Households in the UK could lose an average of nearly £1000 each under Labour’s nationalisation plans, according to a new study by economic consultants NERA.
The report shows that if a future government paid less than fair market value for water and energy networks and Royal Mail – for instance, net asset value – the loss to average households would be in the region of £600. But if shareholders did not get any compensation at all, that figure would rise to £960. In recent months, Labour has repeatedly signalled its willingness to pay far below market value to nationalise these businesses.
The figures are calculated based on direct losses from pensions and savings, and indirect losses on holdings of other investments such as UK debt or gilts.
Looking at the Labour Party’s plans, the report also finds that the overall cost for nationalisation is £193 billion, even if it decides to pay a fraction of the market value of the private companies involved. The £193 billion bill for nationalisation could be divided up in different ways between the UK taxpayer and savings and pension pots, but the total cost would remain the same.
NERA were commissioned by Water UK to assess the financial costs that the nationalisation of UK utilities would be likely to have for taxpayers, savers and pensions.
The report also reveals that some households would lose far more than headline figures, especially water company workers in share ownership schemes. Between half and three-quarters of staff employed by South West Water, Severn Trent and United Utilities own shares in their respective companies through employee share schemes. The researchers calculated that an employee with £10,000 invested in a publicly listed UK water network would face losses of around £2,600 if the networks are nationalised at net asset value.
Report author and NERA Associate Director James Grayburn said:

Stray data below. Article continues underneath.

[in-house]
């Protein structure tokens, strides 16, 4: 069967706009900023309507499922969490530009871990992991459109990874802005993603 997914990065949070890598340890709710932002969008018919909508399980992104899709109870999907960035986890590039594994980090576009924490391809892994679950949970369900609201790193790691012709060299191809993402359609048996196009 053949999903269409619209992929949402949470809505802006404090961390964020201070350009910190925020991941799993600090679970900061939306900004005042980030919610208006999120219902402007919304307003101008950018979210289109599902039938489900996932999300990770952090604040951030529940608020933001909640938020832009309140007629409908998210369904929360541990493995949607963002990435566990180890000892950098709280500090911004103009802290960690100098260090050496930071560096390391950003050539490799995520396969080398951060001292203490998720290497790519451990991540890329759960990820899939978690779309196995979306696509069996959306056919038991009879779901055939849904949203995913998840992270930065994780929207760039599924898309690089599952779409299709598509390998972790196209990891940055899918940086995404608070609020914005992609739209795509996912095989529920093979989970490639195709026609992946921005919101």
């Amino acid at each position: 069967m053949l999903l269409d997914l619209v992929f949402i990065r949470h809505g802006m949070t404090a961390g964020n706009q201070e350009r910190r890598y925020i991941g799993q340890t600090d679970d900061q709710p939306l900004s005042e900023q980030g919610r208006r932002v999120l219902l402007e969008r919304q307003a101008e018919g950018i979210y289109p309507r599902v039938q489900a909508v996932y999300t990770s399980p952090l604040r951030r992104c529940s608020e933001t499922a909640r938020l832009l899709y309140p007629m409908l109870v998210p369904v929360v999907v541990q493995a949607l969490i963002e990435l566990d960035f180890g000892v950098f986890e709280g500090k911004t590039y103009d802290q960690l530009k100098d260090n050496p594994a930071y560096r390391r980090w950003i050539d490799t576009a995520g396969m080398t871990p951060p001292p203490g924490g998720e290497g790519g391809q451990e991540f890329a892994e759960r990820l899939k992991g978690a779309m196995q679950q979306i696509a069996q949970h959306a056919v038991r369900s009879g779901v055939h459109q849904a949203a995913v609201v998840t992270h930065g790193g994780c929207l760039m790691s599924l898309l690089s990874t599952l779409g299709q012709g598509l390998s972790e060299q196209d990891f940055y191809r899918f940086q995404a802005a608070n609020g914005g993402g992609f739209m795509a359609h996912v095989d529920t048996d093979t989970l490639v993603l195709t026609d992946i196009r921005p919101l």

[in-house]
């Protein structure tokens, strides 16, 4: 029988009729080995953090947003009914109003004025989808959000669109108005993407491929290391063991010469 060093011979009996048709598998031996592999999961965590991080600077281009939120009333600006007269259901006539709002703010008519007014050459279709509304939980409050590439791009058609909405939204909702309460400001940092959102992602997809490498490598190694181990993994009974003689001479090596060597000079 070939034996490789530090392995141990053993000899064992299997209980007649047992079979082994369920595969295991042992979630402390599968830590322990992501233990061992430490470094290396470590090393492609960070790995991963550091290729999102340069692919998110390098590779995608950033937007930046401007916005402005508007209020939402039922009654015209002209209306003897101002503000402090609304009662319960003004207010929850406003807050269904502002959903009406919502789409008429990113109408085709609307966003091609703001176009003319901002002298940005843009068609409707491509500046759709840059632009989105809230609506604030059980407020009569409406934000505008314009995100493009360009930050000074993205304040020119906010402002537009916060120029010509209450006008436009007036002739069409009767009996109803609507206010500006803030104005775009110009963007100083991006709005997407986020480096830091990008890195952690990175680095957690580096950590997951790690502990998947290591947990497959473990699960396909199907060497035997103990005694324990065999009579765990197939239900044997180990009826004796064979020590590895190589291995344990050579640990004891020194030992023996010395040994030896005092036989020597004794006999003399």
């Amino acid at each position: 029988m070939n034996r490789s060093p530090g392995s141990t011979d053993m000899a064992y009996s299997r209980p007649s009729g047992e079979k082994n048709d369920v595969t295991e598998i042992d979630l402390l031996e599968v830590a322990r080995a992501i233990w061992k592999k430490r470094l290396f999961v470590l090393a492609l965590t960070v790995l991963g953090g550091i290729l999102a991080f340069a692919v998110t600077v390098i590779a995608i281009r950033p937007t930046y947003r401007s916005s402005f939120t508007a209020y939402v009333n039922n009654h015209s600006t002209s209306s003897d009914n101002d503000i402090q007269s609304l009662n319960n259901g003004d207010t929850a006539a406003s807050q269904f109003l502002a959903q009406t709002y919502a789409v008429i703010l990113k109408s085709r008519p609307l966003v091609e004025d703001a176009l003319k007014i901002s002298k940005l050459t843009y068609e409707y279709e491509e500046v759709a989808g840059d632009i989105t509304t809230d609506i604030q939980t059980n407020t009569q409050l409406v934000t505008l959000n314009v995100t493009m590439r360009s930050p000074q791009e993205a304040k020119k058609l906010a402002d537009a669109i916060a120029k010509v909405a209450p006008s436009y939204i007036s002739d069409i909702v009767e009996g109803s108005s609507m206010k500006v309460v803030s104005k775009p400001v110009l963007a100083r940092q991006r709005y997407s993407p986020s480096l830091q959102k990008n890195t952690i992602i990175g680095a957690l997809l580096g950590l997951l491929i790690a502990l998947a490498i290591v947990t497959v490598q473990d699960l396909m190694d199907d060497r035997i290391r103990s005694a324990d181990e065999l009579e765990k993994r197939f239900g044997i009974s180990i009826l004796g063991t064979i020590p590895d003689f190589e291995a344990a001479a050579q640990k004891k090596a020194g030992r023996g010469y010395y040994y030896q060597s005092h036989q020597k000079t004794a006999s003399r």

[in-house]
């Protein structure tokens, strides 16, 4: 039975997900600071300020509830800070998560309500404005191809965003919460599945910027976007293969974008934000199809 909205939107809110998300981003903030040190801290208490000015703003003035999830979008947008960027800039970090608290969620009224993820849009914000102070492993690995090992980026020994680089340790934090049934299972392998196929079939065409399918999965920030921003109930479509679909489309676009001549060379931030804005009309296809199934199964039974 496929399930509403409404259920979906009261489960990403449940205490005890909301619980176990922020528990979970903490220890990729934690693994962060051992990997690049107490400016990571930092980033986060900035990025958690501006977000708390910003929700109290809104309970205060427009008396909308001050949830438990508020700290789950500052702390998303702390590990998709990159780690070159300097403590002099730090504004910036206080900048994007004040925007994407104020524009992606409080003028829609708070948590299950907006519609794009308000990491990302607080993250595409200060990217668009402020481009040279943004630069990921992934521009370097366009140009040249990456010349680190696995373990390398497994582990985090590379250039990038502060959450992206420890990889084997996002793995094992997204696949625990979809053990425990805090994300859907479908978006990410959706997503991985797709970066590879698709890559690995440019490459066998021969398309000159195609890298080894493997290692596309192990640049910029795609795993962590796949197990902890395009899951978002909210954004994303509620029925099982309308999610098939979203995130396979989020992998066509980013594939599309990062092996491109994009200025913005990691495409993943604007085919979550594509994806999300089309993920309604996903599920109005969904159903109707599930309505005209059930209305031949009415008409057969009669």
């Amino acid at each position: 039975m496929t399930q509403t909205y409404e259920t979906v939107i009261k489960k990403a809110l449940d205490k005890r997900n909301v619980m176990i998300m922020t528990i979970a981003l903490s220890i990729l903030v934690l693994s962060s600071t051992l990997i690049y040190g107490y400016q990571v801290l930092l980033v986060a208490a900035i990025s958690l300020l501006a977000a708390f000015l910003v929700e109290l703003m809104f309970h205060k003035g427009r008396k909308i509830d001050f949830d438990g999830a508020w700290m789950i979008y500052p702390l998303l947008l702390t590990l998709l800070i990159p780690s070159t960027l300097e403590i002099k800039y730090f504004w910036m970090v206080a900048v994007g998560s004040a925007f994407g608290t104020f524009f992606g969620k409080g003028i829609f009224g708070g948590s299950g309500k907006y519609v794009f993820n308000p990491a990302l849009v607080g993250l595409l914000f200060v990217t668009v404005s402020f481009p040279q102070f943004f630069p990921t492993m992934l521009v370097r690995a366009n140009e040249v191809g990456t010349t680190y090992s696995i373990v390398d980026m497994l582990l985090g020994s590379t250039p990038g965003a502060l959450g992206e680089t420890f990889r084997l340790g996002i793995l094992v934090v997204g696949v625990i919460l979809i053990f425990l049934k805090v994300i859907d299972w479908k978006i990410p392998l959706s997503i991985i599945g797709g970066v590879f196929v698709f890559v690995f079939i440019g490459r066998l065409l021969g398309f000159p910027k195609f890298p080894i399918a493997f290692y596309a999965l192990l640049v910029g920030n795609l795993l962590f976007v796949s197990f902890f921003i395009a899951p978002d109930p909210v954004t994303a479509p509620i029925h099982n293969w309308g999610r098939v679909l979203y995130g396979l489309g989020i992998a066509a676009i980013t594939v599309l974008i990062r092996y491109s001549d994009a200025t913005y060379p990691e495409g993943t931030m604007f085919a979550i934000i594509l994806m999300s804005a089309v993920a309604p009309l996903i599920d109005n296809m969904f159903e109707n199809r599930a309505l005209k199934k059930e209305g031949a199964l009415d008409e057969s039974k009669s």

“No matter which way you look at it, the cost of nationalisation is the same. Either the taxpayer foots the bill or there is a hit to savings and pensions but overall the cost is £193 billion, just split in different ways.”
Commenting on the report, Water UK Chief Executive Michael Roberts said:
“The evidence keeps growing, showing that water nationalisation is a bad idea with an eye-watering price tag. It would hurt pensioners and savers, and risks turning back the clock to the days when service and quality failures were far more common because cash-strapped governments wouldn’t pay for the improvements needed.”
The impact of nationalisation on pensions and savings emerged in summer 2019, following publication of a leaked internal Labour Party document. Soon afterwards, research by the Global Infrastructure Investor Association (GIIA) showed that at least 67 UK pension funds with investment in the English water industry would be affected, including 4,011,717 members of public sector schemes and 1,768,942 in private sector schemes.
Pension funds which would be hit include the 158,099 members of the UK Mineworkers Pension Scheme, the 370,142 people in the Greater Manchester scheme for local authority workers, and the 134,339 members of the Merseyside local authority pension fund. Around 350,000 workers at Tesco and more than 300,000 BT workers would also be affected by the impact of nationalisation.
Opposition to water nationalisation in England has been growing. More than half of the public (53%) are against it and only one in four people (27%) now back it following the revelations about the impact on pensions, according to a recent opinion poll by ComRes.
The NERA report finds that a future Government will need to pay at least the fair market value, at an estimated cost to the taxpayer of £193 billion for water and energy networks and Royal Mail, to avoid losses to savings and pensions.